Stage 6 presents yet another challenge for the peloton, covering 194.5km between Toulon and Cannes. With plenty of Category 2 and 3 climbs, as well as one 1st Category ascent, the day will be ripe for attacks. Anything is possible, however, and on a similar course in the 2002 Paris-Nice, Alessandro Petacchi (Fassa Bortolo) won in a bunch sprint after a day full of attacks in the mountains.

Five climb finale
© A.S.O. 2003
Click for larger image

A fixture of Paris-Nice has traditionally been the climb up the Col d'Eze, either in an individual time trial or a road stage. Italy's Dario Frigo has won on top of the Col d'Eze for the last two years, both against the clock and against the bunch. This year, however, the race organisers have a dramatic finale in mind for the final stage based around Nice.

Keeping with tradition, the race will begin and end on the Promenade des Anglais, however that's as far as the tradition goes.This year's Stage 7, totaling 160km, will take riders on three circuits out of Nice and back again, the first two of which include both the Col d'Eze and the Category 2 Col de Châteauneuf. The final circuit will be shorter, taking in the Col d'Eze one final time, with the summit lying only 16km from the finish in Nice. With five climbs and the final ascent so close to the finish, the closing stage could keep the overall winner a mystery right down to the wire.

The Stages:

Prologue - March 9: Issy-les-Moulineaux ITT, 4.8 km
Stage 1 - March 10: Auxerre - Paray-le-Monial, 191 km
Stage 2 - March 11: La Clayette - Saint Etienne, 182.5 km
Stage 3 - March 12: Le Puy-en-Velay - Le Pont du Gard, 192.5 km
Stage 4 - March 13: Source Perrier (Vergèze) ITT, 16.5 km
Stage 5 - March 14: Aix-en-Provence - Toulon (Mont Faron), 152.5 km
Stage 6 - March 15: Toulon - Cannes, 194.5 km
Stage 7 - March 16: Nice - Nice, 160 km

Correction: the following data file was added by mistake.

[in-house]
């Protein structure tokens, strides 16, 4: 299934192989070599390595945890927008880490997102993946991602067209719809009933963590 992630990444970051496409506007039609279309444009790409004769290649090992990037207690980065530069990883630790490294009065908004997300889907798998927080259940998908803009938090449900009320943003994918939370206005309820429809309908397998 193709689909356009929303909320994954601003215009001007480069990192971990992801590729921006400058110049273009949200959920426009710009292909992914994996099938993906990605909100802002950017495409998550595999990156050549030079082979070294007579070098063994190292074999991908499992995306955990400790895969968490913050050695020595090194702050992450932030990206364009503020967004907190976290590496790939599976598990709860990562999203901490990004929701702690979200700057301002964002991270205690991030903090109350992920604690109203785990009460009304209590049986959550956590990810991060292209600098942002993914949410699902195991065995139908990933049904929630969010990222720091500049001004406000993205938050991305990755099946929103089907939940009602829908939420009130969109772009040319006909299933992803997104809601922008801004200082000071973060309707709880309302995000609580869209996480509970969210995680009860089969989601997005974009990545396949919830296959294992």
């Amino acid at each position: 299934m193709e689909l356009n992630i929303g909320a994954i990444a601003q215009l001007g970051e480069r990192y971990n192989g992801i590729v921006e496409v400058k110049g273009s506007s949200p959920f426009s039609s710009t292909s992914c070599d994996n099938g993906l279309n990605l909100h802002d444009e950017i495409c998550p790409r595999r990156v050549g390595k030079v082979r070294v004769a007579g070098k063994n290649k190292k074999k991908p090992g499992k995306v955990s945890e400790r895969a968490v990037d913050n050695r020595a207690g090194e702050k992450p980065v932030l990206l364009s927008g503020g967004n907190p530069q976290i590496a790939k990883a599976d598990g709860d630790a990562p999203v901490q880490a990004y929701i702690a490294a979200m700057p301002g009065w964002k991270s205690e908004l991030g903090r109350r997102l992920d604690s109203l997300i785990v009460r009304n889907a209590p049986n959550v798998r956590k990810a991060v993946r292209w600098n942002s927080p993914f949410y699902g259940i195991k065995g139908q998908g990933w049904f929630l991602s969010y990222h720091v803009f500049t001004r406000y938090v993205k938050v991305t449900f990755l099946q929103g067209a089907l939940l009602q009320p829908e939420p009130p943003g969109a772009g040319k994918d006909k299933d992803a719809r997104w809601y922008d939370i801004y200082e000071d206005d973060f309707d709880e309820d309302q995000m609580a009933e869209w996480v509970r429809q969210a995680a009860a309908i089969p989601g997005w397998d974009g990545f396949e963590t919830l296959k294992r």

Total: 1,094 km

The Teams:

The 2003 Paris-Nice will feature 20 Division I teams of eight riders. The following teams are expected to compete, along with their protagonists:

Ag2R-Prévoyance (Botcharov, Brochard, Oriol)
Brioches La Boulangère (Bouyer, S. Chavanel, Rous)
Team Coast (unconfirmed)
Cofidis (Kivilev, Mattan, Moncoutié)
Crédit Agricole (Hushovd, Ljungquist, Moreau)
Team CSC (Hamilton, N. Jalabert, Sastre, Tafi)
EDS-fakta (Arvesen, Høj, Sunderland)
Euskaltel-Euskadi (D. Etxebarria, U. Etxebarria, Sanchez)
Fassa Bortolo (unconfirmed) (Casar, Cooke, Robin, Vogondy)
Gerolsteiner (Bölts, Rebellin, Schmidt)
Jean Delatour (Halgand, Lefevre, J-P Nazon)
Kelme-Costa Blanca (Latasa, A. Rodriguez, Tauler)
Lotto-Domo (McEwen, Merckx, Van Bon)
Milaneza-MSS (Cardoso, Edo, Moller)
ONCE-Eroski (Arroyo, Zarrabeita, Zerrano)
Phonak (Camenzind, Martinez, Salmon)
Quick-Step-Davitamon (Bodrogi, Boonen, Vandenbroucke, Virenque)
Saeco-Longoni Sport (Commesso, Quaranta, Simoni)
Team Telekom (Aerts, Nardello, Vinokourov)

Previous winners:

2002 Alexandre Vinokourov
2001 Dario Frigo
2000 Andreas Klöden
1999 Michael Boogerd
1998 Franck Vandenbroucke
1997 Laurent Jalabert
1996 Laurent Jalabert
1995 Laurent Jalabert
1994 Tony Rominger
1993 Alex Zülle